Grim images ran through my head as the taxi sped to Manila Doctors. Where did the mosquito come from? What about the dozen kids who live in our compound? Was it the dirty driveway? Was it because of my plants? Between the empty streets and cluttered thoughts, I didn't notice that I was already approaching the Emergency Room. There, inside the Pedia quarters, screams of a baby boy can be heard. A huge needle had pierced through his underfoot for the intravenous fluid to flow. His body temperature shot to 40 degrees an hour before I came in.   

"Kuya pupunta ka ba dito?" I read the message on my phone. "Nawiwindang na ako."

I was doing my report but the thought of Baby Diego, smiling, showing off his tongue, leaping from one side of the bed to the edges of the mattress kept me from accomplishing anything. I was beset with gloom. 

On the phone, my mom tried to down play the situation, but you can sense her alarm by the sound of her voice. Knowing what's need to be done, I was already on my way when she asked for assistance. "They might need a down payment before admission." I thought. And knowing it will take ages before the matriarch can prepare, (she looks after Baby Lenin) my timely arrival eased the young couples' trouble.

The Favorite Aunt soon followed to make sure the patient is well attended. Being the only doctor in the family (and a caring relative who's always been there every time there is a medical emergency) her presence had wiped away every fear clung to my skin.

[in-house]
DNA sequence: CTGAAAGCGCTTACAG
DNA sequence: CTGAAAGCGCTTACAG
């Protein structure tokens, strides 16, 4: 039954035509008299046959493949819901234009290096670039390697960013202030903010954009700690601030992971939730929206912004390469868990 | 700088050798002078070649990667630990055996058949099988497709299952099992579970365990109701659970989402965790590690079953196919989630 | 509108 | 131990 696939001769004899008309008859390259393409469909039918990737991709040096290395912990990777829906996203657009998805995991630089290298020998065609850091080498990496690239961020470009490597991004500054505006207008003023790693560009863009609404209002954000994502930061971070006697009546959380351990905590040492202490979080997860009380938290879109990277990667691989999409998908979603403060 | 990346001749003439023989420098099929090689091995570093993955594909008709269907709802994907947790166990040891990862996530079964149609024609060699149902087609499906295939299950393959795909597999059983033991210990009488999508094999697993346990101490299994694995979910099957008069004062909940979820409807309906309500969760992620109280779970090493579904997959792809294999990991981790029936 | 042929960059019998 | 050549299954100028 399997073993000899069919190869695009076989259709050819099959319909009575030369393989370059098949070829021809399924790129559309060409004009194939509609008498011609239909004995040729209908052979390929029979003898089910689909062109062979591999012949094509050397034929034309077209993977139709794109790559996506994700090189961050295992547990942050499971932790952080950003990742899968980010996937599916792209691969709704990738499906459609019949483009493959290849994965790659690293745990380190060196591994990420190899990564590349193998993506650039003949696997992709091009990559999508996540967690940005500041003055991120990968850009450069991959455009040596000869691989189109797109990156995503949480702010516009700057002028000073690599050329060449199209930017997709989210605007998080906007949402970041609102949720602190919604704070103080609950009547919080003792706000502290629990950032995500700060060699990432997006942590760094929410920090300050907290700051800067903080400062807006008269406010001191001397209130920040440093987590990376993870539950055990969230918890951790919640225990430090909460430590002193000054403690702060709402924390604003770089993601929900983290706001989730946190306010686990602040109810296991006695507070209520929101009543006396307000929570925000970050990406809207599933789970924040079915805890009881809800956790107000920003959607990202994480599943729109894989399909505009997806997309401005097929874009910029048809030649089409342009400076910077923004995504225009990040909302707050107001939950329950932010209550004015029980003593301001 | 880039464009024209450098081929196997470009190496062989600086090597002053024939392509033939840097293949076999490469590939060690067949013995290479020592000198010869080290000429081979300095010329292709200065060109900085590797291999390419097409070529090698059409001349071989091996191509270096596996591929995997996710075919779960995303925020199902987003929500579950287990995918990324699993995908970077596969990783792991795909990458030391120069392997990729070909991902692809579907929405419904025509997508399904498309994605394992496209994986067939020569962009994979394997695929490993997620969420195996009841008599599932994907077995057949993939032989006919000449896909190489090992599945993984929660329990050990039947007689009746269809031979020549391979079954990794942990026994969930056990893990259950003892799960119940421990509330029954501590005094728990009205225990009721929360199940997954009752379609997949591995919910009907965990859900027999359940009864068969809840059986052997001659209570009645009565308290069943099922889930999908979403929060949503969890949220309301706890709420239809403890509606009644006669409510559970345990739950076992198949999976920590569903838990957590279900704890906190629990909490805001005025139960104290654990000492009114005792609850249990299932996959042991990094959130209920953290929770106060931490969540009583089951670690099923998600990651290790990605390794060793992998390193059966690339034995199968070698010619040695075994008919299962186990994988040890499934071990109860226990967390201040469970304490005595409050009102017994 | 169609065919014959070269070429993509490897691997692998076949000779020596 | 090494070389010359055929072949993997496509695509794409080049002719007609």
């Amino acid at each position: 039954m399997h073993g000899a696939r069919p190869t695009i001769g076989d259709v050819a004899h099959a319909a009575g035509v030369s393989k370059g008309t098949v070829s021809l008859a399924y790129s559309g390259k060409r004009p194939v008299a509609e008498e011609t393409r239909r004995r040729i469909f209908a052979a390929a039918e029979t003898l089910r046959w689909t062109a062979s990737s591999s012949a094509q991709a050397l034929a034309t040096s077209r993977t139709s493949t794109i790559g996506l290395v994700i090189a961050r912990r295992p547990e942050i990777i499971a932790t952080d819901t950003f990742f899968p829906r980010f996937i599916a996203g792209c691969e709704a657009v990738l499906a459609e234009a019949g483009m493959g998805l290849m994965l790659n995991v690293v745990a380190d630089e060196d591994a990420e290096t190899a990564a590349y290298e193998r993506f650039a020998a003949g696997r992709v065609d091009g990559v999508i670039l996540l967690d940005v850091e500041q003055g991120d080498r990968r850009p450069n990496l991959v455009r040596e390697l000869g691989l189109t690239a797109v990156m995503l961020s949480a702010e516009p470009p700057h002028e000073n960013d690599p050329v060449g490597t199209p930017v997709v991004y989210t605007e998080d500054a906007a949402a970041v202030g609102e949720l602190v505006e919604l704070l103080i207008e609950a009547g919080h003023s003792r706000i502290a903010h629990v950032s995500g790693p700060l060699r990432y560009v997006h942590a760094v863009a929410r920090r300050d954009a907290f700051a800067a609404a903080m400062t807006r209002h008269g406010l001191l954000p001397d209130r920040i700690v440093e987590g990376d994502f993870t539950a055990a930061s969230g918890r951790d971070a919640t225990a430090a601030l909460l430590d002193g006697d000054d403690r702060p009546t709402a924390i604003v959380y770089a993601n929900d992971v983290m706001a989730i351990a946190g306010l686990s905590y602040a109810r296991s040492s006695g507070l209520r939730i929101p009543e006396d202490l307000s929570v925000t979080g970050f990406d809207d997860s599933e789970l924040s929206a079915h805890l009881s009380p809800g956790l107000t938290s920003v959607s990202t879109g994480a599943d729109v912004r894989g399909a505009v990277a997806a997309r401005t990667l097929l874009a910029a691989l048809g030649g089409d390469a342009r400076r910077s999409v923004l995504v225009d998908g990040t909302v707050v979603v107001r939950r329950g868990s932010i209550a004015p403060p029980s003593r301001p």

"Hindi ko na pinapunta si Ate para hindi na siya mahirapan." She was referring to my mom. I saw her gently touching Baby Diego's forehead before a hunky nurse told us that the semi-private ward is ready for occupancy.

My nephew showed signs of improvement soon after we moved in. He began to smile again, crawl across the bed, stick his tongue out and even mimic the baby sounds we did. It felt like he had no illness at all. Our best guess was that he regained his strength after being re-hydrated.

The Favorite Aunt left at the same time provisions from home began arriving. After carting the bags and baby stuff from the lobby to the room upstairs, I told my sister that I'd be leaving as well. I have work at six the next morning, and our mother was eagerly awaiting news.

"Get well soon," I kissed my nephew goodbye. He smiled at me.

That night, my sister sent a text message.

"Please pray for Baby Diego," the message read. "Mataas ulit ang lagnat niya."

- tobecontinued-